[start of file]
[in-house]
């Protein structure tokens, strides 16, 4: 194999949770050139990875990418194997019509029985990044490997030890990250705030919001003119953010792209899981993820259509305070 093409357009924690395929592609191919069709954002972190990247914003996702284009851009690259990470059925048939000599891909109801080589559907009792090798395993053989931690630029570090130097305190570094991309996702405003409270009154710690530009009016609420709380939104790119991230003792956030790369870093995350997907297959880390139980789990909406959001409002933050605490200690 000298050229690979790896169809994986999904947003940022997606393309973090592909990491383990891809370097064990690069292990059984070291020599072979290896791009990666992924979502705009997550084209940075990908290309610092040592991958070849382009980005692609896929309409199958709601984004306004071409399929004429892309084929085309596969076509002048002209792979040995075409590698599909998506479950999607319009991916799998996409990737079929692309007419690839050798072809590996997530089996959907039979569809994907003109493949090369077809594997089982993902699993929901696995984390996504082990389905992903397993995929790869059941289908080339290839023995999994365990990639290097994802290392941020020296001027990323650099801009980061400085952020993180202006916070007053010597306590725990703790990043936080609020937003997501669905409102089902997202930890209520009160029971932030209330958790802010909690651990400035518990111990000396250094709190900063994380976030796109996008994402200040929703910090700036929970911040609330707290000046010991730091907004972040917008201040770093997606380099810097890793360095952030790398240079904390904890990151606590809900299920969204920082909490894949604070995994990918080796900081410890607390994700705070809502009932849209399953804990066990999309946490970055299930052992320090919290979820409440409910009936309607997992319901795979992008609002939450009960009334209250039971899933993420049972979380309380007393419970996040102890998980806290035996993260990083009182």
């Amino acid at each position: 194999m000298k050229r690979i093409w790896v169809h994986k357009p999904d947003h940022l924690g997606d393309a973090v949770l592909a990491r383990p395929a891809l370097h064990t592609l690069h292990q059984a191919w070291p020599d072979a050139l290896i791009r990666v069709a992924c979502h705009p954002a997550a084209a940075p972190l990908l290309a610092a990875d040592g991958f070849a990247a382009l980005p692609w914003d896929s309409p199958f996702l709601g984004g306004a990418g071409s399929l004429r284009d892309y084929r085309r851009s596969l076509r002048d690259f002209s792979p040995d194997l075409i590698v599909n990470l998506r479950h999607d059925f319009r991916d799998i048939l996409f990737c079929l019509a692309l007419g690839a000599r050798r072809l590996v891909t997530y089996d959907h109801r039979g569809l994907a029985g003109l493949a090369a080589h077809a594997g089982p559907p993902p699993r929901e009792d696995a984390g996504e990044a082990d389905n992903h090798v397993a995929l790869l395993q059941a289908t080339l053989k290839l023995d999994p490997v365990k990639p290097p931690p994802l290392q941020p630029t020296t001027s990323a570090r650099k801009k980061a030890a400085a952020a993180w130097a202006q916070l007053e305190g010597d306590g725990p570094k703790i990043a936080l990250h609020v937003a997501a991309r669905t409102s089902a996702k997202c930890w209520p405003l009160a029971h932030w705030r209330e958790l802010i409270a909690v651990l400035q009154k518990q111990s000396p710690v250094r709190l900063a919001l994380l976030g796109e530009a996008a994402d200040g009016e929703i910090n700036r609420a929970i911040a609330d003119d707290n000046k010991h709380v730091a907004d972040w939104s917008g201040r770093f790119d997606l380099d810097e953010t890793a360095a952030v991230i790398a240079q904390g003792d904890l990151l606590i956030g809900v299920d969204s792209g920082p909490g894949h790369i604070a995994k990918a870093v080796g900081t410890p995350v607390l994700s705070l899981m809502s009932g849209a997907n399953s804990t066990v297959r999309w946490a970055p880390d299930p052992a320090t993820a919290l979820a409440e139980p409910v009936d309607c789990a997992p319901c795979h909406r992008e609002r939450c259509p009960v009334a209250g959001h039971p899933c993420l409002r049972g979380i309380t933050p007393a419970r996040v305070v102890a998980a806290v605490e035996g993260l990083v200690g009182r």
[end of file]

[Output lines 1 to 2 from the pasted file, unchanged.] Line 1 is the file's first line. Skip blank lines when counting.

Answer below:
[in-house]
């Protein structure tokens, strides 16, 4: 194999949770050139990875990418194997019509029985990044490997030890990250705030919001003119953010792209899981993820259509305070 093409357009924690395929592609191919069709954002972190990247914003996702284009851009690259990470059925048939000599891909109801080589559907009792090798395993053989931690630029570090130097305190570094991309996702405003409270009154710690530009009016609420709380939104790119991230003792956030790369870093995350997907297959880390139980789990909406959001409002933050605490200690 000298050229690979790896169809994986999904947003940022997606393309973090592909990491383990891809370097064990690069292990059984070291020599072979290896791009990666992924979502705009997550084209940075990908290309610092040592991958070849382009980005692609896929309409199958709601984004306004071409399929004429892309084929085309596969076509002048002209792979040995075409590698599909998506479950999607319009991916799998996409990737079929692309007419690839050798072809590996997530089996959907039979569809994907003109493949090369077809594997089982993902699993929901696995984390996504082990389905992903397993995929790869059941289908080339290839023995999994365990990639290097994802290392941020020296001027990323650099801009980061400085952020993180202006916070007053010597306590725990703790990043936080609020937003997501669905409102089902997202930890209520009160029971932030209330958790802010909690651990400035518990111990000396250094709190900063994380976030796109996008994402200040929703910090700036929970911040609330707290000046010991730091907004972040917008201040770093997606380099810097890793360095952030790398240079904390904890990151606590809900299920969204920082909490894949604070995994990918080796900081410890607390994700705070809502009932849209399953804990066990999309946490970055299930052992320090919290979820409440409910009936309607997992319901795979992008609002939450009960009334209250039971899933993420049972979380309380007393419970996040102890998980806290035996993260990083009182």